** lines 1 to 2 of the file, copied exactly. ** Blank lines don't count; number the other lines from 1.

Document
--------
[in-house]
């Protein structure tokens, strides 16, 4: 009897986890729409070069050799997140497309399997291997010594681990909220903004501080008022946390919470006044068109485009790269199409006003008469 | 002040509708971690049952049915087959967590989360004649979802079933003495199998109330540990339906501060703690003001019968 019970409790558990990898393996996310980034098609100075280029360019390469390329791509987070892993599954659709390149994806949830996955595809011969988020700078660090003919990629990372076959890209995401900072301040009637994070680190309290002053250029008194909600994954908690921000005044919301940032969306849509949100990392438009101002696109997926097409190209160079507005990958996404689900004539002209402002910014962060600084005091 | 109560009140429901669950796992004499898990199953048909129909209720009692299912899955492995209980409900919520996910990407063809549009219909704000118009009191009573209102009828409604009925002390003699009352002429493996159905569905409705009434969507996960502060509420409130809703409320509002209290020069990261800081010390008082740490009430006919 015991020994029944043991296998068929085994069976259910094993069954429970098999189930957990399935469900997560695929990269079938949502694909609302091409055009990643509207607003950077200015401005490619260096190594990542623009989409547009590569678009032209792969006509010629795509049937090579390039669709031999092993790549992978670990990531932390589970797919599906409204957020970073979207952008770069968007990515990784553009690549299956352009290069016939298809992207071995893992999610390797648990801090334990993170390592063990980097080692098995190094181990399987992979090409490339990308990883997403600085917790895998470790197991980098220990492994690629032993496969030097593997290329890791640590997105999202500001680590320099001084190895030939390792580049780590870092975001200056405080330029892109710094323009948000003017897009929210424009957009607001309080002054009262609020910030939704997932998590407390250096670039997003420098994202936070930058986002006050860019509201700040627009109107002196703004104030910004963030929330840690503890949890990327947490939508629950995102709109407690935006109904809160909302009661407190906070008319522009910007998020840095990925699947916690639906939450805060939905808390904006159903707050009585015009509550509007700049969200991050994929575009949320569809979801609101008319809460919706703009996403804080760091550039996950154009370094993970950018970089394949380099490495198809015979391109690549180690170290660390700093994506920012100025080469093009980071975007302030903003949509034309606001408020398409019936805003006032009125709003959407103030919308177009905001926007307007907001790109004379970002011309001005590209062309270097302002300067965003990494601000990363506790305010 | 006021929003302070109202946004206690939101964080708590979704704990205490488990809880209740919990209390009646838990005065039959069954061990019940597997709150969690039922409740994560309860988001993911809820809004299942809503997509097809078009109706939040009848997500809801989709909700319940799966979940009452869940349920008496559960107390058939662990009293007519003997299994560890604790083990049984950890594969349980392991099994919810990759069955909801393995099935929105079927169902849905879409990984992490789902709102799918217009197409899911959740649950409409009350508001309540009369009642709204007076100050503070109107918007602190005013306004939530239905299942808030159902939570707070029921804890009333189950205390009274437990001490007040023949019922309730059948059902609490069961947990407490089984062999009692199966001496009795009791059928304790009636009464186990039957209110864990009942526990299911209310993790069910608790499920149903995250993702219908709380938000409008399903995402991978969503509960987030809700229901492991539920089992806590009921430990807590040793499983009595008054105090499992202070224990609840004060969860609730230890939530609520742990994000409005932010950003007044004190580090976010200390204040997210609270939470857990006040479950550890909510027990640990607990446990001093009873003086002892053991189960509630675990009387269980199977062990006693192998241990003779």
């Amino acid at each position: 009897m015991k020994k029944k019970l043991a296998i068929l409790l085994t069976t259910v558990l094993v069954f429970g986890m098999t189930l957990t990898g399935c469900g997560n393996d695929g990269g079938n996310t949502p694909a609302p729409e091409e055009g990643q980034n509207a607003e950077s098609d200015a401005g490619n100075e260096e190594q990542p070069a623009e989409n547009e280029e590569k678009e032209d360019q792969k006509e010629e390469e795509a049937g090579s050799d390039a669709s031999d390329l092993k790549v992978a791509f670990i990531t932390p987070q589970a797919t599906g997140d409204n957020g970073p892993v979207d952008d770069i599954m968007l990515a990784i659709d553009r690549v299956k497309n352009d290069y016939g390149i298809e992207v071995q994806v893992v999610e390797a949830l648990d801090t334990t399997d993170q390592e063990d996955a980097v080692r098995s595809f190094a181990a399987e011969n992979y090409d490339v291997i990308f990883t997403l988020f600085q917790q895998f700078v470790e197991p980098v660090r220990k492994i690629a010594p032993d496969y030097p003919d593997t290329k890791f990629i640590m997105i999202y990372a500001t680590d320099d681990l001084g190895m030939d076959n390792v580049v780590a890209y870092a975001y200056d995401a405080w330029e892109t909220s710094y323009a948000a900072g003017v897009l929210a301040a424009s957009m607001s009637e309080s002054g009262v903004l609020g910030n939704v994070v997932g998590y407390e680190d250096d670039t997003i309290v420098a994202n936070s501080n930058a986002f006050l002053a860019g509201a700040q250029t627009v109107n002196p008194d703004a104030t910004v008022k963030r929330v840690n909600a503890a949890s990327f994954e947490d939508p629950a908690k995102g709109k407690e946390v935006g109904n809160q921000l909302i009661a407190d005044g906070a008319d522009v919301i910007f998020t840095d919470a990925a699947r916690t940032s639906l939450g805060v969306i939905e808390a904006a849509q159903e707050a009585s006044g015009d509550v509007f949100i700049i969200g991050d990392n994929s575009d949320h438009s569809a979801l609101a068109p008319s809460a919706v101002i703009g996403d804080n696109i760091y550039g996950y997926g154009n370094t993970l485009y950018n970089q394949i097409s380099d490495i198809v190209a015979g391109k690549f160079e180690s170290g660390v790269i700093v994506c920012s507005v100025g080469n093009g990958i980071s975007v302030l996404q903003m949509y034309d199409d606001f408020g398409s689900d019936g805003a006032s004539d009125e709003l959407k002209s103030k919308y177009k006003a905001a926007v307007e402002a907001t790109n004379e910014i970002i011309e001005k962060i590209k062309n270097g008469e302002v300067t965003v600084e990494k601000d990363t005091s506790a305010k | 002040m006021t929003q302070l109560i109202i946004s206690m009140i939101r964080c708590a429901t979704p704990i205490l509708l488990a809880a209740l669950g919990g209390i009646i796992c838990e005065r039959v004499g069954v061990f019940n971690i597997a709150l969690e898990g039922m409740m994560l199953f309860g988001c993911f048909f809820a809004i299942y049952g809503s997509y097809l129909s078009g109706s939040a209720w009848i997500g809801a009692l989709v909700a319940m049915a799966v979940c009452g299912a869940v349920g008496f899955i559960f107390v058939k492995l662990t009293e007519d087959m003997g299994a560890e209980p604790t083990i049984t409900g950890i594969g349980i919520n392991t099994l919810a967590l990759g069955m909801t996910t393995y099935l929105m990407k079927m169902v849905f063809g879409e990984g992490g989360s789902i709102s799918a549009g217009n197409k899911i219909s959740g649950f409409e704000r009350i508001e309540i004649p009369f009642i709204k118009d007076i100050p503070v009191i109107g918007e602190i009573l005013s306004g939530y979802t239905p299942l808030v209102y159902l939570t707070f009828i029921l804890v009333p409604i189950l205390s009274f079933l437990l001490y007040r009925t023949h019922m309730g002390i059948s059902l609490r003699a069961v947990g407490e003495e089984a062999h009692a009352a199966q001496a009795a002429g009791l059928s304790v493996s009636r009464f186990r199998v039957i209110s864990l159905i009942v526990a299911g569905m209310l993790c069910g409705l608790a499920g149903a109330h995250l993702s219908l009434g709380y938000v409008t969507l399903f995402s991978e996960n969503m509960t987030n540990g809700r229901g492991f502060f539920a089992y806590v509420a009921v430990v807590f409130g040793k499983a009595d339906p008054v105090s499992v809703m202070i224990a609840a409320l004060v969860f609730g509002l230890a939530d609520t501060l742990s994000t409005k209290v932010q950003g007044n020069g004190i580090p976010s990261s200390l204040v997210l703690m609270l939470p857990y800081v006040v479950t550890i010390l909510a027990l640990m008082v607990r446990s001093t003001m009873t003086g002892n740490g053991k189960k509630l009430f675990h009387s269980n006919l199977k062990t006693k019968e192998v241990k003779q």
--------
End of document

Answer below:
[in-house]
């Protein structure tokens, strides 16, 4: 009897986890729409070069050799997140497309399997291997010594681990909220903004501080008022946390919470006044068109485009790269199409006003008469 | 002040509708971690049952049915087959967590989360004649979802079933003495199998109330540990339906501060703690003001019968 019970409790558990990898393996996310980034098609100075280029360019390469390329791509987070892993599954659709390149994806949830996955595809011969988020700078660090003919990629990372076959890209995401900072301040009637994070680190309290002053250029008194909600994954908690921000005044919301940032969306849509949100990392438009101002696109997926097409190209160079507005990958996404689900004539002209402002910014962060600084005091 | 109560009140429901669950796992004499898990199953048909129909209720009692299912899955492995209980409900919520996910990407063809549009219909704000118009009191009573209102009828409604009925002390003699009352002429493996159905569905409705009434969507996960502060509420409130809703409320509002209290020069990261800081010390008082740490009430006919 015991020994029944043991296998068929085994069976259910094993069954429970098999189930957990399935469900997560695929990269079938949502694909609302091409055009990643509207607003950077200015401005490619260096190594990542623009989409547009590569678009032209792969006509010629795509049937090579390039669709031999092993790549992978670990990531932390589970797919599906409204957020970073979207952008770069968007990515990784553009690549299956352009290069016939298809992207071995893992999610390797648990801090334990993170390592063990980097080692098995190094181990399987992979090409490339990308990883997403600085917790895998470790197991980098220990492994690629032993496969030097593997290329890791640590997105999202500001680590320099001084190895030939390792580049780590870092975001200056405080330029892109710094323009948000003017897009929210424009957009607001309080002054009262609020910030939704997932998590407390250096670039997003420098994202936070930058986002006050860019509201700040627009109107002196703004104030910004963030929330840690503890949890990327947490939508629950995102709109407690935006109904809160909302009661407190906070008319522009910007998020840095990925699947916690639906939450805060939905808390904006159903707050009585015009509550509007700049969200991050994929575009949320569809979801609101008319809460919706703009996403804080760091550039996950154009370094993970950018970089394949380099490495198809015979391109690549180690170290660390700093994506920012100025080469093009980071975007302030903003949509034309606001408020398409019936805003006032009125709003959407103030919308177009905001926007307007907001790109004379970002011309001005590209062309270097302002300067965003990494601000990363506790305010 | 006021929003302070109202946004206690939101964080708590979704704990205490488990809880209740919990209390009646838990005065039959069954061990019940597997709150969690039922409740994560309860988001993911809820809004299942809503997509097809078009109706939040009848997500809801989709909700319940799966979940009452869940349920008496559960107390058939662990009293007519003997299994560890604790083990049984950890594969349980392991099994919810990759069955909801393995099935929105079927169902849905879409990984992490789902709102799918217009197409899911959740649950409409009350508001309540009369009642709204007076100050503070109107918007602190005013306004939530239905299942808030159902939570707070029921804890009333189950205390009274437990001490007040023949019922309730059948059902609490069961947990407490089984062999009692199966001496009795009791059928304790009636009464186990039957209110864990009942526990299911209310993790069910608790499920149903995250993702219908709380938000409008399903995402991978969503509960987030809700229901492991539920089992806590009921430990807590040793499983009595008054105090499992202070224990609840004060969860609730230890939530609520742990994000409005932010950003007044004190580090976010200390204040997210609270939470857990006040479950550890909510027990640990607990446990001093009873003086002892053991189960509630675990009387269980199977062990006693192998241990003779």